Part of an occasional series exploring North America’s national, provincial and state parks.
YAMASKA PARK, Que.— Sometime between our visit to Plaisance Park and our visit to Yamaska, Miss Jilly’s love-hate relationship with her stroller became a full-on hate relationship.
While we celebrate her independence and boast about her scientific curiosity (“rock!” “tree!” “cloud!”), having her toddle rather than roll means we cover far less ground. No matter; we intend to return to Yamaska.
We knew the moment we pulled onto the grounds that we’d found what we were looking for. Let me say this: never judge a park by its parking lot. Yamaska’s was nearly full on the lazy day we visited, smack in the middle of a holiday weekend. But once we were off the asphalt, we did not feel crowded.
On our hour and a half stroll through the bush we only saw one other couple (and to that couple, who walked quietly and carried big binoculars, we want to extend our thanks for your understanding that it’s more important for a baby to yell “birds!” than to silently watch them).
Here in the Appalachian Lowlands, the trails aren’t wild and overgrown, but they wind through old growth and the trees press in on you. It didn’t matter that the afternoon was overcast because the sky made only brief appearances through holes where birch and maples had collapsed in recent storms.
Little Miss Independence had an apple in one hand and her doll in the other for the first part of the walk. She wouldn’t go back in her stroller and she was furious when we put the doll in her place—Baby wasn’t to be strapped in, either. Thing is, our little mother soon discovered why we choose not to carry her. Having a baby on your hip is hard work.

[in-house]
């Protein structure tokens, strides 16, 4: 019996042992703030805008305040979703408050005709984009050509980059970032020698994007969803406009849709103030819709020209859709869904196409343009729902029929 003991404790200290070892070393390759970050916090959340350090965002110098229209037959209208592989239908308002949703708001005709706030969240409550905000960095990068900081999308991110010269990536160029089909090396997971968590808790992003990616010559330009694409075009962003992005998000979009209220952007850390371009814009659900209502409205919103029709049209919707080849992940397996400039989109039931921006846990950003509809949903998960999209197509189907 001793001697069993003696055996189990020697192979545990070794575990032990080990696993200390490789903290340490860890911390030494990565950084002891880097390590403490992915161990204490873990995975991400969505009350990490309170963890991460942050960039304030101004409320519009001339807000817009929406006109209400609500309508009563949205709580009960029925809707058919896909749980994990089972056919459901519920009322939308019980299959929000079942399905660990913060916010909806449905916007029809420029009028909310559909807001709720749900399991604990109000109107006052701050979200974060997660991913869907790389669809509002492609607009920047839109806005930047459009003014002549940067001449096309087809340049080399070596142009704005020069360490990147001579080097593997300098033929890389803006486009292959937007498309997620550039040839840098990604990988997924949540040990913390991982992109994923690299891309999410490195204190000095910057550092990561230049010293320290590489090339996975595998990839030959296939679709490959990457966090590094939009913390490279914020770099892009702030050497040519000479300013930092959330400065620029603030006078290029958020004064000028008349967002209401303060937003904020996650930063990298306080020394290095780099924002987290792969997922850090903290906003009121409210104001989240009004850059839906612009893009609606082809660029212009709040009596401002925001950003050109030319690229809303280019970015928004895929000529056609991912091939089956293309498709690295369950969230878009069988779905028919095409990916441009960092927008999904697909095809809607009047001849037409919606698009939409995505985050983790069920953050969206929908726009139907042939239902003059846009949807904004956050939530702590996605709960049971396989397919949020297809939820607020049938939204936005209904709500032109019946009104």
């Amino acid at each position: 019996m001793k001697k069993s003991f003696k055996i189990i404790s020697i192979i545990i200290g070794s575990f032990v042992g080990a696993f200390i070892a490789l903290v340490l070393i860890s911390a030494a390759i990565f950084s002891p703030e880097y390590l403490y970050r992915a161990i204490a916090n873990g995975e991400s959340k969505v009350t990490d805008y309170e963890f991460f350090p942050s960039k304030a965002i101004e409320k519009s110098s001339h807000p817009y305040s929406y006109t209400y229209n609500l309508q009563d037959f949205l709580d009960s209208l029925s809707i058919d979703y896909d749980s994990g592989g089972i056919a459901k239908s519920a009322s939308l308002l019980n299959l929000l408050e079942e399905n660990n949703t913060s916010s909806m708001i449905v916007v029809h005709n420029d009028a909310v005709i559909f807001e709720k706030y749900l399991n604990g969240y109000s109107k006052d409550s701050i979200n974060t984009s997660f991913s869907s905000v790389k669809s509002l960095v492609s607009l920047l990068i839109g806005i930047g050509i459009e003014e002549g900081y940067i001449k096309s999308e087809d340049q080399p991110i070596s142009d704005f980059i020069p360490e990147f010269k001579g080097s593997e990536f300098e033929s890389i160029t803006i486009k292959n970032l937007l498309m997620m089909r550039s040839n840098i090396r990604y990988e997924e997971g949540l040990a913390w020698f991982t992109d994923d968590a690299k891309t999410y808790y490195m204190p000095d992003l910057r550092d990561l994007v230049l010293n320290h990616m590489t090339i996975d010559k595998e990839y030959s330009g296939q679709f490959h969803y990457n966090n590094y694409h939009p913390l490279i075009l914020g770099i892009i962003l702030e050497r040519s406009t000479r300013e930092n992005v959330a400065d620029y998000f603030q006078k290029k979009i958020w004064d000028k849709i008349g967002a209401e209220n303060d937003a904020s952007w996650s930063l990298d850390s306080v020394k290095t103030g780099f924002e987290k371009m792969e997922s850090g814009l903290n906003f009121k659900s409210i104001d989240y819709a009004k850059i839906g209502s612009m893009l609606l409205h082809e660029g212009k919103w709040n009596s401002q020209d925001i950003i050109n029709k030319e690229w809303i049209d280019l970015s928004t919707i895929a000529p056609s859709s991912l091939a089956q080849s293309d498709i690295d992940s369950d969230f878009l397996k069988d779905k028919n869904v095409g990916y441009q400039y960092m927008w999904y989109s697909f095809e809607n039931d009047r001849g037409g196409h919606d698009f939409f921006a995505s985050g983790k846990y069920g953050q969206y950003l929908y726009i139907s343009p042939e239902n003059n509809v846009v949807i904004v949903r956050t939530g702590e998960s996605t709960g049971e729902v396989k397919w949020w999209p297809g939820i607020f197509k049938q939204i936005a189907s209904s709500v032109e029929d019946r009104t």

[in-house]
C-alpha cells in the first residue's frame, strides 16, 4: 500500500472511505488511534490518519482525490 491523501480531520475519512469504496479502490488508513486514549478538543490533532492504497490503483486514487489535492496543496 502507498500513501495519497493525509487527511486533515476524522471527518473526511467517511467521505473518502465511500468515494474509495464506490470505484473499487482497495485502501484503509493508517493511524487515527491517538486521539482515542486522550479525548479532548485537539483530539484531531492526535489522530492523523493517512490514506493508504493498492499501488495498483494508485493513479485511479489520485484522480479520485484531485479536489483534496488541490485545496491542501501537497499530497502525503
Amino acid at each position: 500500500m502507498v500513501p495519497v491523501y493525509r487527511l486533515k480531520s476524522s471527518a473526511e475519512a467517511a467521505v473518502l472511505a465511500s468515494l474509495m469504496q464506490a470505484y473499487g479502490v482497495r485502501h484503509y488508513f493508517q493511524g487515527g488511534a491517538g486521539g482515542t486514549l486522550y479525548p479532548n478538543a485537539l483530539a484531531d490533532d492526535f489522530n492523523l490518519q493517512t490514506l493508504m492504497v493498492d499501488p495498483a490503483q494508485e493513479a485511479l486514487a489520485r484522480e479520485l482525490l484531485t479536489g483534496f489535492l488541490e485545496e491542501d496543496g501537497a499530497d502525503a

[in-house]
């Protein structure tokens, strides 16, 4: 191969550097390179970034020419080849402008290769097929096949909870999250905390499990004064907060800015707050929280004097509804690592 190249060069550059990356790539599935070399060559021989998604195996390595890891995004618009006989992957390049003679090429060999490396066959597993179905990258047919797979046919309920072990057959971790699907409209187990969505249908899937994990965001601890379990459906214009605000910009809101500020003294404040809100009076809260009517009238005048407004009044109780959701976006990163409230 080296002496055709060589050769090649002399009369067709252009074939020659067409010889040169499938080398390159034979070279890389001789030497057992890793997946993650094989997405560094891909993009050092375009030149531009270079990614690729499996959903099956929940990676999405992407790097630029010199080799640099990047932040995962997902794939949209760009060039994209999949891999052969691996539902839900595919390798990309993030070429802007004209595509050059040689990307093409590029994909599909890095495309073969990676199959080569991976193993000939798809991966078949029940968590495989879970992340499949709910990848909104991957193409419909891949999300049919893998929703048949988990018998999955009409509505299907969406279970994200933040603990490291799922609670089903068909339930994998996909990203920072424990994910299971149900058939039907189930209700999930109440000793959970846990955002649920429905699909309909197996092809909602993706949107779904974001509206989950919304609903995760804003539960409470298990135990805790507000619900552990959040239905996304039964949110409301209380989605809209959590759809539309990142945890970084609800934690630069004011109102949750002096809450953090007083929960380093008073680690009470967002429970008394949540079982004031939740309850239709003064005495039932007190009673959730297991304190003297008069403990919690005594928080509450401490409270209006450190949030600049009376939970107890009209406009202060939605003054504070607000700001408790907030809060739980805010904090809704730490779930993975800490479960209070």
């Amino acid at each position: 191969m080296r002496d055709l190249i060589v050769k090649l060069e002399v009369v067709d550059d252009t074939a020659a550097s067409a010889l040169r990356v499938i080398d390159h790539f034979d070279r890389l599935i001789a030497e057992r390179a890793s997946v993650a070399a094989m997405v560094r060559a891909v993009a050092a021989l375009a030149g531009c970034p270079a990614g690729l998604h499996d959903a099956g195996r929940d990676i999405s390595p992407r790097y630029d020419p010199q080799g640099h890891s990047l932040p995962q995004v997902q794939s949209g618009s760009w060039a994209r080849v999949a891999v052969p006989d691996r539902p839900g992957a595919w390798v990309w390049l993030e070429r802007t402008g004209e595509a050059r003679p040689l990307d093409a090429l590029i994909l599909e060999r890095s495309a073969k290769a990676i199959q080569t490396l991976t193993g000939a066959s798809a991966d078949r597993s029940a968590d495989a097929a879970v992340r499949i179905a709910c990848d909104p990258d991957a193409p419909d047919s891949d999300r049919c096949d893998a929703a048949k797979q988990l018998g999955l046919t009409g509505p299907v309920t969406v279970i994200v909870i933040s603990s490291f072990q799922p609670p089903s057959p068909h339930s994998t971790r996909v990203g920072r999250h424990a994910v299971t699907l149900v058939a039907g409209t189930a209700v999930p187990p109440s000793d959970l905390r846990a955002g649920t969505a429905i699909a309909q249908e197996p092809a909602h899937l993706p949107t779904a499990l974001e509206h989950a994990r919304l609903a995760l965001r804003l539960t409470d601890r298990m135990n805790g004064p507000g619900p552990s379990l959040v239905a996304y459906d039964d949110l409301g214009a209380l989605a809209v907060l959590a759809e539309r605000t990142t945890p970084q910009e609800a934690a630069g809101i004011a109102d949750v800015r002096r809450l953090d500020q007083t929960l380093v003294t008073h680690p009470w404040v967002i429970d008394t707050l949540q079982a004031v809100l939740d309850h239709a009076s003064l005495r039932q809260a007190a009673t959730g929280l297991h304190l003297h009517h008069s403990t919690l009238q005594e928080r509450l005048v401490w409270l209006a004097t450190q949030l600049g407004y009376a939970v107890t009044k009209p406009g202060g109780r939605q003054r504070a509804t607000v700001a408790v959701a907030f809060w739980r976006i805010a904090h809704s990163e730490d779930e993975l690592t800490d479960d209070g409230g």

That’s when she started putting Baby in the stroller, then on the ground and saying: “Walk!” When I took Baby’s hand for a while and danced her plastic feet along the ground, Jilly was alarmed. She eventually allowed us to let the doll ride on top of the stroller.
Yamaska easily gets four stroller wheels (out of five). The trails are well marked but not so manicured that you forget you’re in the woods—and foot and bike trails are separate, so there’s no squeezing or dodging out of the way. The grassy area and beach on the shores of the Réservoir Choinière are pristine. The playground is a fantastic design that incorporates trees and animals and offers challenges for toddlers through grade schoolers.
The park is about 90 kilometres east of Montreal, near Granby. Entrance is $6.50 per adult, $3 for children 6 and up. Or get a yearly pass to all of Quebec’s parks for $58.50 ($117 for a family). Activities, boat rides, bike rentals and camping are extra. Check the Sepaq website for details.
A last word. Our parks are beautiful – let’s keep it that way. Carry in, carry out, so we don’t end up surrounded by this: